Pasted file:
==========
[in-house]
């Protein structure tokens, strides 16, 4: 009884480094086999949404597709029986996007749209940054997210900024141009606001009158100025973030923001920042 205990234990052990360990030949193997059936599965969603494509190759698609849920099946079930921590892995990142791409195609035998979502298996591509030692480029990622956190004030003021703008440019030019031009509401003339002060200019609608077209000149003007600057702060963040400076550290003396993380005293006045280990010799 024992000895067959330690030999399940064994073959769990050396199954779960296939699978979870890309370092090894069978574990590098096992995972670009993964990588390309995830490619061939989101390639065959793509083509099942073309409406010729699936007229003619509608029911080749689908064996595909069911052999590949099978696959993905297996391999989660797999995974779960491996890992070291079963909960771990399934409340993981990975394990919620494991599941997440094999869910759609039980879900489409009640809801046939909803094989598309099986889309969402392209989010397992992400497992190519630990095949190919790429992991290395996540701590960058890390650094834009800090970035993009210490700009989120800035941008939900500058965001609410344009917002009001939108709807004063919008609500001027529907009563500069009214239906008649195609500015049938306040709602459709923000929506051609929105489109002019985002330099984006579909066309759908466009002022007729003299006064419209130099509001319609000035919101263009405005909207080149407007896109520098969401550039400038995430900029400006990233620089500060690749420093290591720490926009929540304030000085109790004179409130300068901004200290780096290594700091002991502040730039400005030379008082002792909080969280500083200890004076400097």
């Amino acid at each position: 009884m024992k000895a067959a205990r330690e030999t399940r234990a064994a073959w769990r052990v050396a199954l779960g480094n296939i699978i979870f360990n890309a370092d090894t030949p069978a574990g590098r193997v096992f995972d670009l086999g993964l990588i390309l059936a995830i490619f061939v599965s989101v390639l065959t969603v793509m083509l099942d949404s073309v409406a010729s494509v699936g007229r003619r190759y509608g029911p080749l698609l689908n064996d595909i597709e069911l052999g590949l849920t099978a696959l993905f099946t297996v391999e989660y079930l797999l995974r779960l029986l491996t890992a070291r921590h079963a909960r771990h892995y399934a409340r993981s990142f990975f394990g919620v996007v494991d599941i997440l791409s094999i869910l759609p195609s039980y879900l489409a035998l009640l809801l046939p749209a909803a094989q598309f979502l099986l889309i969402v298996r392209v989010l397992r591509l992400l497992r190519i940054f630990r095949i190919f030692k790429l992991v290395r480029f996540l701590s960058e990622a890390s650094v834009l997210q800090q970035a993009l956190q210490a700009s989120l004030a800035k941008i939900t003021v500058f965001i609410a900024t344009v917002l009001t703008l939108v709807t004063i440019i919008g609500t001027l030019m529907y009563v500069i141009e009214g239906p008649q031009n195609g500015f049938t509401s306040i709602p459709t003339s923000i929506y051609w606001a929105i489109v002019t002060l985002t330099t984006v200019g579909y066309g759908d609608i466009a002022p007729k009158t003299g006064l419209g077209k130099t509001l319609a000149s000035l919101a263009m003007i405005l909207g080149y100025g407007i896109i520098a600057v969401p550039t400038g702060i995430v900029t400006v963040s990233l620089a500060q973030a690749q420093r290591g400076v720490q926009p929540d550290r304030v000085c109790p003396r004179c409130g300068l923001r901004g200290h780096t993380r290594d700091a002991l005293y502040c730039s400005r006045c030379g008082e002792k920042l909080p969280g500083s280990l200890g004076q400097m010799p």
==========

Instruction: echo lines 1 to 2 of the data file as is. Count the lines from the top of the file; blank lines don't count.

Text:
[in-house]
């Protein structure tokens, strides 16, 4: 009884480094086999949404597709029986996007749209940054997210900024141009606001009158100025973030923001920042 205990234990052990360990030949193997059936599965969603494509190759698609849920099946079930921590892995990142791409195609035998979502298996591509030692480029990622956190004030003021703008440019030019031009509401003339002060200019609608077209000149003007600057702060963040400076550290003396993380005293006045280990010799 024992000895067959330690030999399940064994073959769990050396199954779960296939699978979870890309370092090894069978574990590098096992995972670009993964990588390309995830490619061939989101390639065959793509083509099942073309409406010729699936007229003619509608029911080749689908064996595909069911052999590949099978696959993905297996391999989660797999995974779960491996890992070291079963909960771990399934409340993981990975394990919620494991599941997440094999869910759609039980879900489409009640809801046939909803094989598309099986889309969402392209989010397992992400497992190519630990095949190919790429992991290395996540701590960058890390650094834009800090970035993009210490700009989120800035941008939900500058965001609410344009917002009001939108709807004063919008609500001027529907009563500069009214239906008649195609500015049938306040709602459709923000929506051609929105489109002019985002330099984006579909066309759908466009002022007729003299006064419209130099509001319609000035919101263009405005909207080149407007896109520098969401550039400038995430900029400006990233620089500060690749420093290591720490926009929540304030000085109790004179409130300068901004200290780096290594700091002991502040730039400005030379008082002792909080969280500083200890004076400097």